Futurism, Vorticism and the Prescience of H.G. Wells (Part Two)

150 years after his birth, the influence of H.G. Wells on contemporary art is still being felt.

The artistic movements of Futurism and Vorticism in Italy and England respectively were bold and brash, they crashed into the art scene of the day with total confidence and absolute violence.

The energy however of F.T. Marinetti’s and Wyndham Lewis’s art movements flung themselves apart and both, (although more so with Marinetti) flirted with fascism and a so-called hard edged outlook. Although both men later regretted that, they never lost their cynical disdain for both the fatted elite and the lumpen masses. Much of this dash and malice approach, which was also especially present in Nazism, was due to a misinterpretation of the philosopher Nietzsche’s ‘Super-Man’.

Edwardian society was worrying away at this concept before the war and it is said (Malcolm Palsey) that HG Wells may have introduced the concept of the Übermensch to the British public when he has Ostrong from The Sleeper Awakes say:

The day of democracy is past…the day of the common man is past…this is the second aristocracy. The real one…. Aristocracy, the prevalence of the best – the suffering and extinction of the unfit, and so to better things…. The crowd is a huge foolish beast. What if it does not die out? Even if it does not die it can still be tamed and driven. I have no sympathy with servile men…. The hope of mankind – what is it? That some-day the Over-man may come, that some-day the inferior, the weak and the bestial may be subdued or eliminated. The world is no place for the bad, the stupid, the enervated. Their duty – it’s a fine duty too! – is to die. The death of failure! That is the path by which the beast rose to manhood, by which man goes on to higher things…. So long as there are sheep Nature will insist on beasts of prey…. The coming of the aristocrat is fatal and assured. The end will be the Over-man-for all the mad protests of humanity….’ – Ostrong, Chapter 19 The Sleeper Awakes (1899, 1910)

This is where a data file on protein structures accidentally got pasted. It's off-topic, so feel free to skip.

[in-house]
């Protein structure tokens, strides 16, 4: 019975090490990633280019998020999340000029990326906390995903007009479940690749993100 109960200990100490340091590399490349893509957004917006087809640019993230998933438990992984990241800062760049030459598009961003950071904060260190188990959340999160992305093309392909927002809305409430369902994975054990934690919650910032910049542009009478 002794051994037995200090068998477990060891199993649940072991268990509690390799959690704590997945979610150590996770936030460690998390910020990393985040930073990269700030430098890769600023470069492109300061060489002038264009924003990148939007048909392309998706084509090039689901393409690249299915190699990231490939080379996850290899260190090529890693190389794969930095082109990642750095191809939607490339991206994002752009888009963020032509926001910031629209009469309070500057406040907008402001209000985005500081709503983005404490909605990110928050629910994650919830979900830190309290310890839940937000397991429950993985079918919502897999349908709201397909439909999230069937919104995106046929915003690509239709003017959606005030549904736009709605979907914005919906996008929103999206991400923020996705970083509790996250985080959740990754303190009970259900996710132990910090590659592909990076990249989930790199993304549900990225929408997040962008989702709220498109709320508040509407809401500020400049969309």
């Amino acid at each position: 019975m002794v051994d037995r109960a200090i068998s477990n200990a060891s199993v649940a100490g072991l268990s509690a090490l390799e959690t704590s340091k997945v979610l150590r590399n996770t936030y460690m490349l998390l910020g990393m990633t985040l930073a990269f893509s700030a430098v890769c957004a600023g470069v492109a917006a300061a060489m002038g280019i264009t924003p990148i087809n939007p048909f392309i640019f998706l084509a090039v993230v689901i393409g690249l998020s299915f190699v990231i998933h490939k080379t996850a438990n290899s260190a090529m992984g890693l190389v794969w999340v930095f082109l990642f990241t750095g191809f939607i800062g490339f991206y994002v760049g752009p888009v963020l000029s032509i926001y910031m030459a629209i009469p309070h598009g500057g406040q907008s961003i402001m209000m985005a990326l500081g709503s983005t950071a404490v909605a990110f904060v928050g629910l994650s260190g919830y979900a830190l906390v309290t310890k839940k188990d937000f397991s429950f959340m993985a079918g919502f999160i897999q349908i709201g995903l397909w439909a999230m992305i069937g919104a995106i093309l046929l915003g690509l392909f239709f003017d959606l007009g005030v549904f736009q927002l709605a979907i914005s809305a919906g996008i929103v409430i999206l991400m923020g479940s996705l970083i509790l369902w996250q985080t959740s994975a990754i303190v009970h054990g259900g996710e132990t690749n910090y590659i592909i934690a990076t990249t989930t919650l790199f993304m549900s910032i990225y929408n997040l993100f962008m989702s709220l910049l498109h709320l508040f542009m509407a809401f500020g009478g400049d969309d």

Of course this identification is not the point of Nietzsche’s Ubermensch rather he proposes the Ubermensch is posited by man as a goal. An interesting modern imagining of a confrontation between the deluded all too human Randian¹ superman and an actual Ubermensch occurs in Ridley Scott’s Prometheus (2012) where the wealthy Randian businessman and scientist Weyland, after waking up and engaging with the engineer, is violently cast aside as a total irrelevance.

The mistake, the misunderstanding, being that one might assume the mantle of this concept and imagine that understanding the words somehow inured the reader with the superiority of an Ubermensch. It’s as deluded as imagining that grasping the concept of self-knowledge means you have it.

Wyndham Lewis attempted to reignite the flame of Vorticism with Group X in 1920² but, lacking direction and co-operation from all participants it never got off the ground. He commented:

‘But what could be done with an X? Art at the cross-roads? X marks our goal? No. X refused to co-operate. Group X set out, but got nowhere. X marked our beginning and our end,’ (Wyndham Lewis and the Cultures of Modernity edited by Dr Nathan Waddell, Ms Alice Reeve-Tucker).HG Wells